Learning how to meal prep is a great way to commit to your healthy eating plan. Here’s everything you need to know to get started.
In this article:
A Basic Step-By-Step Guide on How to Meal Prep
What is Meal Prepping?
Meal prepping involves preparing your meals ahead of time. The idea is to set aside a specific day where you can cook a week’s worth of food all at once, with the goal of saving time, effort, and money.
What makes meal prepping so effective is the fact that it’s much easier to stick to your clean eating program. With majority of prep work done, you don’t have to worry about your eating habits in the middle of the busy workweek.
The three most common types of meal prepping include:
- Fully Prepared Meals: These are single-portion meals that you can cook in advance and store with ease. They are the simplest type of meals to prepare and are ideal for beginners. All you need to do is reheat when ready to eat.
- Divided Batch Meals: Cook large dishes like soups, stews, and casseroles that have multiple servings and portion them into separate meal containers. This is perfect for home cooks with large families who are adept at cooking large-portioned dishes at a time and can freeze portions for later.
- Ingredient Prepping: Some recipes appear difficult because of the time-consuming prep work. For example, stir-fry foods only take a few minutes to cook. But you might have to allot 20 to 30 minutes for the prep work alone. What you can do to make things easier is to prepare the ingredients, like chopping vegetables and mixing up sauces or dressings, in advance.
How to Meal Prep for the Week
Step 1: Set Aside a Cooking Day
Depending on the complexity of the recipes you want to cook, you could end up spending the better part of your day in the kitchen. So the first thing you need to do is to make time to cook your meals.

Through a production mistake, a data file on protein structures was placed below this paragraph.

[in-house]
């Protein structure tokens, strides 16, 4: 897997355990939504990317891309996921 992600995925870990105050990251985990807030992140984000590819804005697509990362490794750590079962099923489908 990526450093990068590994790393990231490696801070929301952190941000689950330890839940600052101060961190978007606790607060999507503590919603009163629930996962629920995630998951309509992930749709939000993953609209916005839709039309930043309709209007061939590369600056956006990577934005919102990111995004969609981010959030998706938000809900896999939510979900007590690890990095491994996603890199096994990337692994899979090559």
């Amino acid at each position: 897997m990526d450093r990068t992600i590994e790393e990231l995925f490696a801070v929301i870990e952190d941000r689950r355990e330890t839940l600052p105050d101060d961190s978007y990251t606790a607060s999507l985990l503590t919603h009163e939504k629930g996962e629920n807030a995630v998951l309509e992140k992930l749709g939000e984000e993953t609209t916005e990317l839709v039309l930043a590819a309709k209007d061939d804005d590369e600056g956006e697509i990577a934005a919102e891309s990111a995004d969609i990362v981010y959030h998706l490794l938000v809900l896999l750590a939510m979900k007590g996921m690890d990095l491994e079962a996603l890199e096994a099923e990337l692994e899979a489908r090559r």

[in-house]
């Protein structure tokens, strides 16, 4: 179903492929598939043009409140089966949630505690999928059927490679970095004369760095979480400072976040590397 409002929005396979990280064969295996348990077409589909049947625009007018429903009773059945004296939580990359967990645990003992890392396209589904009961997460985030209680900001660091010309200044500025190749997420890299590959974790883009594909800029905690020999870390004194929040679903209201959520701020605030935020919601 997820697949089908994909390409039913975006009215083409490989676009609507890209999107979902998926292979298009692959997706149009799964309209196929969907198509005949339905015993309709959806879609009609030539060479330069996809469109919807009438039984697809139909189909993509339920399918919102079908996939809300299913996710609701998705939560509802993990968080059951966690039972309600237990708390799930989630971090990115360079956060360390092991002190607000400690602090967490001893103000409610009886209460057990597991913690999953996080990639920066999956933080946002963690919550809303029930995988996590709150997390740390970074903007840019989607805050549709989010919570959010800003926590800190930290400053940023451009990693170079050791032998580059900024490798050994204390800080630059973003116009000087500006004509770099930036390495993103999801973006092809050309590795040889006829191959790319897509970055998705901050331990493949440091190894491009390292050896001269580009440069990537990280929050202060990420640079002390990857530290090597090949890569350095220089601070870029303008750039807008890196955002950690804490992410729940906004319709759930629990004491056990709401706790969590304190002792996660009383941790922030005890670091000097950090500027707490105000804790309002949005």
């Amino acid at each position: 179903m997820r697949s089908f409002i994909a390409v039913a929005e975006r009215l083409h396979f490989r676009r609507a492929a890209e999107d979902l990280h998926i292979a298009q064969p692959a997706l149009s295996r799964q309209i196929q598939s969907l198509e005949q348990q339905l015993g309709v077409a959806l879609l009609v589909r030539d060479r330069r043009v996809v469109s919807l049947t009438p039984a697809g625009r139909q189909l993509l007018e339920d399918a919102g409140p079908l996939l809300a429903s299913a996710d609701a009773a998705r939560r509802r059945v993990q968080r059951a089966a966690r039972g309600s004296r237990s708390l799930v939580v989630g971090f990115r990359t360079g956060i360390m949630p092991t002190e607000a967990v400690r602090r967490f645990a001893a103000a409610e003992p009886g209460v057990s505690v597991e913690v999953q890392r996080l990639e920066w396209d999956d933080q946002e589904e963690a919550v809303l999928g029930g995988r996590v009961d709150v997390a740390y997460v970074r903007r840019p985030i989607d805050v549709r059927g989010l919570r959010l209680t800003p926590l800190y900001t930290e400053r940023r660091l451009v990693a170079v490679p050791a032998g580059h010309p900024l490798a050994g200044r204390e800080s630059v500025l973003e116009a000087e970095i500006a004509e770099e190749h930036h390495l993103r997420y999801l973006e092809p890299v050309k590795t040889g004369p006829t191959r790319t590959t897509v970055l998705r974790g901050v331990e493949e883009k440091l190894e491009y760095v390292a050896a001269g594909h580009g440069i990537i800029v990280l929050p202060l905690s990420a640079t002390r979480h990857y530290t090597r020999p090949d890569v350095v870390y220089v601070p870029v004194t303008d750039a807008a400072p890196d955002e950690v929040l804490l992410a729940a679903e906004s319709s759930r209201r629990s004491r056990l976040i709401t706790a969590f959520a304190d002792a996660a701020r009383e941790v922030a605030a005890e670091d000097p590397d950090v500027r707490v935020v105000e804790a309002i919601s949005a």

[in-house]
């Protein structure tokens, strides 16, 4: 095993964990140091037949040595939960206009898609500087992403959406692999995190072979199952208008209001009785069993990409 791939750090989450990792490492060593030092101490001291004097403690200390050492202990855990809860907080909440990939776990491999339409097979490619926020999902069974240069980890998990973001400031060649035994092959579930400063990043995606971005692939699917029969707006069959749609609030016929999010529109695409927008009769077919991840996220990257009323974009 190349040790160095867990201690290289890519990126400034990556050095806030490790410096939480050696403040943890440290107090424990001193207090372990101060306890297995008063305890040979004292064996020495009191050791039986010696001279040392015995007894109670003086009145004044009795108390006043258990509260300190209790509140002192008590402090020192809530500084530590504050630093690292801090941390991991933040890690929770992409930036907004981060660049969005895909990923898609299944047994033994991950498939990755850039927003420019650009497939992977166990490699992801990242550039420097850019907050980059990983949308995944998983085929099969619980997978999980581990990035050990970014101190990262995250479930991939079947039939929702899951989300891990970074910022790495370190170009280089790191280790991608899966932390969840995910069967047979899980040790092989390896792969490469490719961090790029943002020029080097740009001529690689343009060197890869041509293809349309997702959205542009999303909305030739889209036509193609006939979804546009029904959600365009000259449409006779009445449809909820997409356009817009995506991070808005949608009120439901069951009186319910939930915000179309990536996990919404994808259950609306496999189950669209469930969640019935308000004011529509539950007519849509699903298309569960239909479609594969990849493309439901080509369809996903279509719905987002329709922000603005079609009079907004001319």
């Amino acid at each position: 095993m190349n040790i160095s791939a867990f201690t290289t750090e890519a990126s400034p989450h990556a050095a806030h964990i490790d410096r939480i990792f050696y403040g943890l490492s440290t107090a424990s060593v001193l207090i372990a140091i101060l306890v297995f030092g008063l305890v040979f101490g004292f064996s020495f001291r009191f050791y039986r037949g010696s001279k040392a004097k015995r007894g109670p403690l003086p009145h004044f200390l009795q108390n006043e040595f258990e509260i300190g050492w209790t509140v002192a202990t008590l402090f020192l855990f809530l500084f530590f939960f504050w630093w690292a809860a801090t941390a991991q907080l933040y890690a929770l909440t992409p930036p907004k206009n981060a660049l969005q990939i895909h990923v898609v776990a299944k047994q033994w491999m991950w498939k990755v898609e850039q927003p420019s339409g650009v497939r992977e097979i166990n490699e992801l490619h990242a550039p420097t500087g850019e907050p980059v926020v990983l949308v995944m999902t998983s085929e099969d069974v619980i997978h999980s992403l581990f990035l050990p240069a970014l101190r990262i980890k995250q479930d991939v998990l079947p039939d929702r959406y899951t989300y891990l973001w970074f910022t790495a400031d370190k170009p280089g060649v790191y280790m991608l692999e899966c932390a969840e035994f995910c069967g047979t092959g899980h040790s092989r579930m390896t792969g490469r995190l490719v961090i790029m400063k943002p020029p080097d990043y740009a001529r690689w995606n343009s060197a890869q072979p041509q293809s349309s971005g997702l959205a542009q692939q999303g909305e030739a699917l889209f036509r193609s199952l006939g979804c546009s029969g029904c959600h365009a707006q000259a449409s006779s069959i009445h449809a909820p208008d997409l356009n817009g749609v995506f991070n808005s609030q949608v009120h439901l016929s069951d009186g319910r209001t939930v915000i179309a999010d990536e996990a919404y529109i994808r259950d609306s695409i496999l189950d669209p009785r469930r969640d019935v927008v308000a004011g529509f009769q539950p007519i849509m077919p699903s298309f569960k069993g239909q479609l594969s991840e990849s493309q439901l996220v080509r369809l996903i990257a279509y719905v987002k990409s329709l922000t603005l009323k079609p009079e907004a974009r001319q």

For most people, they find it easier to do their cooking on Saturday or Sunday. But if your weekends aren’t free, you don’t have to force yourself.
Tip: Struggling to make time for all that cooking? Rather than preparing a week’s worth of food right away, you can start off with a few days’ worth of food first. After you get the hang of meal prepping, you can opt to increase the number of meals you cook.
Step 2: Get an Idea of What You Want to Cook
Once you know when the best day to do your cooking is, it’s time to create a meal plan. The most effective way is to observe your eating habits and preferences.
Do you love breakfast and want to maximize the most important meal of the day, without wasting too much time over the stove? Consider storing cooked pancakes and waffles, egg cups, or breakfast sandwiches in the freezer and reheating in a jiffy. If you’re always in a rush to get out the door, individual overnight oats in mason jars and some cold-brew coffee in the fridge are classics.
For packed lunches, consider if your office has a fridge you can keep your lunch in before microwaving later on. If not, you can plan meals that can be eaten cold (like mason jar salads and wraps).
If you find your schedule has you rushing to get dinner on the table most nights, think of hearty batch-cooked meals that can be pulled out of the freezer and warmed without much effort.
The beauty of meal prepping is you can make it work for you and your family’s lifestyle.
Step 3: Make a Shopping List
Once you come up with a meal plan, it’s time to prepare the ingredients.
Firstly, list out all the meals you plan to eat for the week. Look for their recipes online and see what ingredients you need to source.